N n 1 n 2 = n 1 n 2 n 1 + n 2 1 n 1 n 2 i = 1 n 1 j = 1 n 2 L X i , Y j 1 2 n 1 2 i = 1 n 1 j = 1 n 2 L X i , X j 1 2 n 2 2 i = 1 n 1 j = 1 n 2 L Y i , Y j 1 / 2

Here we consider only L(X, Y) = X − Y, the Euclidian distance in R p .

In the context of microarray data, a parametric multivariate rotation gene set test (ROAST) became popular for the self-contained GSA approaches [29]. ROAST uses the framework of linear models and tests whether, for all genes in a set, a particular contrast of the coefficients is non-zero [29]. It accounts for correlations between genes and has the flexibility of using different alternative hypotheses, testing whether the direction of changes for a gene in a set is up, down or mixed (up or down) [29]. For all comparisons implemented here the mixed hypothesis was selected. Applying ROAST to RNA-Seq data requires count normalization first. The VOOM normalization [7] was proposed specifically for this purpose where log counts, normalized for sequence depth, are used. In addition to counts normalization, VOOM calculates associated precision weights which can be incorporated into the linear modeling process within ROAST to eliminate the mean-variance trend in the normalized counts [7]. Considering that this feature is suited specifically for ROAST, we apply VOOM normalization with ROAST and do not apply any other normalization (except normalizing for gene length, see below).

Combining P-values obtained using univariate tests for RNA-Seq

One way of designing a GSA test is to combine univariate statistics for individual genes [11],[18]; we refer to this technique as ‘gene-level GSA’ in what follows. There are two popular univariate tests specifically designed for RNA-Seq data that rely on Negative Binomial model for read counts: edgeR [3] and DESeq [4]. Empirical Bayes method (eBayes [6]) correctly identifies hypervariable genes in the context of microarray data and, when adapted for RNA-Seq data through VOOM normalization [7], should be a powerful approach. Thus, in our comparative power analysis of gene-level GSA approaches, we include the following univariate tests: edgeR, DESeq, and eBayes. It should be noted that RNA-Seq counts are normalized for each test based on its recommended normalization method only.

The key question in designing a gene-level GSA test is how to combine statistics (P-values) from individual genes into a single gene set score (P-value). The problem of combining P-values has been recognized and studied for a long time (Fisher’s combining probabilities test [27]). Many methods for combining P-values are available and can usually be expressed in a form of T = ∑ i H(p i ), where P-vales are transformed by a function H [32]. In particular, Fisher’s method (FM) uses H(p i ) = − 2ln(p i ) and Stouffer’s method (SM) uses H to be the inverse normal distribution function [28].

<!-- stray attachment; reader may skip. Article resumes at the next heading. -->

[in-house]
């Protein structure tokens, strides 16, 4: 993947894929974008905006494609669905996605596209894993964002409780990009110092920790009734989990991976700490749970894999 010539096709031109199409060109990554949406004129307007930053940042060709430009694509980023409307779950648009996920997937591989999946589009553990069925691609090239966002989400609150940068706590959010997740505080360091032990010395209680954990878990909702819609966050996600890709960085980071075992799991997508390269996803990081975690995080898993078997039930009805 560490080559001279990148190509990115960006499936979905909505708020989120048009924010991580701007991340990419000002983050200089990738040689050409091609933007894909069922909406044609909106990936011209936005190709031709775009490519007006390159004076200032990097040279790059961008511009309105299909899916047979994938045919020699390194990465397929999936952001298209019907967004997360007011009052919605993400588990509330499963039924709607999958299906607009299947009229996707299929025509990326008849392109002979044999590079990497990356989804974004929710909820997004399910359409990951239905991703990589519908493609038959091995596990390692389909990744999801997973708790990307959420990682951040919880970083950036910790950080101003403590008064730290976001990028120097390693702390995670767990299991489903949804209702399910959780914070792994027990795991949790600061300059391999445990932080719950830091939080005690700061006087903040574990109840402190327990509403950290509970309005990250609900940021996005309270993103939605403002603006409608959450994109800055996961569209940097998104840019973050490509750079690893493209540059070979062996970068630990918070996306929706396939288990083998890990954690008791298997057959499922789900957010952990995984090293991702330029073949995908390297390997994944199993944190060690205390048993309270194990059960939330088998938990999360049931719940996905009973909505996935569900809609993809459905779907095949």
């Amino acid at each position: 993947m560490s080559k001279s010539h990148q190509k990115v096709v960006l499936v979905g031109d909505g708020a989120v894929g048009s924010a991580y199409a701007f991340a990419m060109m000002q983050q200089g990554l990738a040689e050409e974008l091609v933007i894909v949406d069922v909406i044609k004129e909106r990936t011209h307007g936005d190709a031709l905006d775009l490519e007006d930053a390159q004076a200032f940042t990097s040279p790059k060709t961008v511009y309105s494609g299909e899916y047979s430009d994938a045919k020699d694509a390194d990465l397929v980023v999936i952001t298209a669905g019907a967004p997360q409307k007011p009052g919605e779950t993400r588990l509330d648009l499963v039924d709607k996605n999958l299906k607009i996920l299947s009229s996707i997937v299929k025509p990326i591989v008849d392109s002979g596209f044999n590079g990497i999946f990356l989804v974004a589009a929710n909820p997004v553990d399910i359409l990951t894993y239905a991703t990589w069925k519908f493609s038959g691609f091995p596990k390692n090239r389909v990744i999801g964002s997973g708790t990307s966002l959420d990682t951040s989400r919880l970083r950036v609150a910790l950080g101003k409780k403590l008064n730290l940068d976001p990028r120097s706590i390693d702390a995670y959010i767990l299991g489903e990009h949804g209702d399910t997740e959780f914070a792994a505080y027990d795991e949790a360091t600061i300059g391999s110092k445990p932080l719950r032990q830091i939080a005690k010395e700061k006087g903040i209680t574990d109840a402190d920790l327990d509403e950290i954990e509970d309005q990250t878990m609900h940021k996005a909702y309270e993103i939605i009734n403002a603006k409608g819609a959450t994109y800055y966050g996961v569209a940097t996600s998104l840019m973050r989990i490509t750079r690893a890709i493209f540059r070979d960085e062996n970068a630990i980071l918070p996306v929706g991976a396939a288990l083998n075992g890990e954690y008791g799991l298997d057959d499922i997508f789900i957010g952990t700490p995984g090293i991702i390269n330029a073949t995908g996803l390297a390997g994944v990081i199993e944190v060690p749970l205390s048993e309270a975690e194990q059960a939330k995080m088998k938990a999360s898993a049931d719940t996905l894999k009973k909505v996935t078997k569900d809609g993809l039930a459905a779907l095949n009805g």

Gamma Method (GM) is based on summing the transformed gene-level P-values using an inverse gamma cumulative distribution function G w , 1 1 where w is the shape parameter, i.e. the combined test statistic is given by T = i G w , 1 1 1 p i [33]. The shape parameter w controls the amount of emphasis given to gene-level P-values below a particular threshold. This feature is imposed by any transformation function H and is referred to as soft truncation threshold (STT) [33]. It is useful when there is pronounced heterogeneity in effects. The STT is controlled by w such that w = G w , 1 1 1 S T T . When w is large, GM becomes equivalent to the inverse normal Stouffer’s method which has STT = 0.5, and when it is 1 it becomes equivalent to Fisher’s method with STT = 1/e. Fridley et al. examined the performance of GM with various STT values and reported that STT values between 0.01 and 0.36 tend to give the best power [25]. For our study we chose w = 0.0137 that gives STT = 0.5. (For more detailed description of the methods for combining P-values see Additional file 1).